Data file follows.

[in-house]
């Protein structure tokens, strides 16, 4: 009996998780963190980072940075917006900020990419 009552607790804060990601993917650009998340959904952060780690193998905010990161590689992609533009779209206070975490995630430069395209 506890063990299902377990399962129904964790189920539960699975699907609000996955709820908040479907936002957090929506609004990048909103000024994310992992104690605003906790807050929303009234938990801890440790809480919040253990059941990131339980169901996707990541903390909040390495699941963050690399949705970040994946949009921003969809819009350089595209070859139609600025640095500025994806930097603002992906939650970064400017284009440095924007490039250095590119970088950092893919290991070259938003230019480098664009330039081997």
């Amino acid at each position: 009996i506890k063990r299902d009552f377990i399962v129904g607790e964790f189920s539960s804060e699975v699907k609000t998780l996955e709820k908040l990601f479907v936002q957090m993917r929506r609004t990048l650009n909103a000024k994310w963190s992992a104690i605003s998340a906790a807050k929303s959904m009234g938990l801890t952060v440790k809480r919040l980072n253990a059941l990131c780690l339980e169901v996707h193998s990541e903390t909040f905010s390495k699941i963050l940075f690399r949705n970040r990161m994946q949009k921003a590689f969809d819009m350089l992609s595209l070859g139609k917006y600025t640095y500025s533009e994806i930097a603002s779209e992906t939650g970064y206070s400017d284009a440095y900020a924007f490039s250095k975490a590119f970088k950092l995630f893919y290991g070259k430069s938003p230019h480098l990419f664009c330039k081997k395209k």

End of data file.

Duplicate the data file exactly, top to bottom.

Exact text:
[in-house]
């Protein structure tokens, strides 16, 4: 009996998780963190980072940075917006900020990419 009552607790804060990601993917650009998340959904952060780690193998905010990161590689992609533009779209206070975490995630430069395209 506890063990299902377990399962129904964790189920539960699975699907609000996955709820908040479907936002957090929506609004990048909103000024994310992992104690605003906790807050929303009234938990801890440790809480919040253990059941990131339980169901996707990541903390909040390495699941963050690399949705970040994946949009921003969809819009350089595209070859139609600025640095500025994806930097603002992906939650970064400017284009440095924007490039250095590119970088950092893919290991070259938003230019480098664009330039081997």
């Amino acid at each position: 009996i506890k063990r299902d009552f377990i399962v129904g607790e964790f189920s539960s804060e699975v699907k609000t998780l996955e709820k908040l990601f479907v936002q957090m993917r929506r609004t990048l650009n909103a000024k994310w963190s992992a104690i605003s998340a906790a807050k929303s959904m009234g938990l801890t952060v440790k809480r919040l980072n253990a059941l990131c780690l339980e169901v996707h193998s990541e903390t909040f905010s390495k699941i963050l940075f690399r949705n970040r990161m994946q949009k921003a590689f969809d819009m350089l992609s595209l070859g139609k917006y600025t640095y500025s533009e994806i930097a603002s779209e992906t939650g970064y206070s400017d284009a440095y900020a924007f490039s250095k975490a590119f970088k950092l995630f893919y290991g070259k430069s938003p230019h480098l990419f664009c330039k081997k395209k």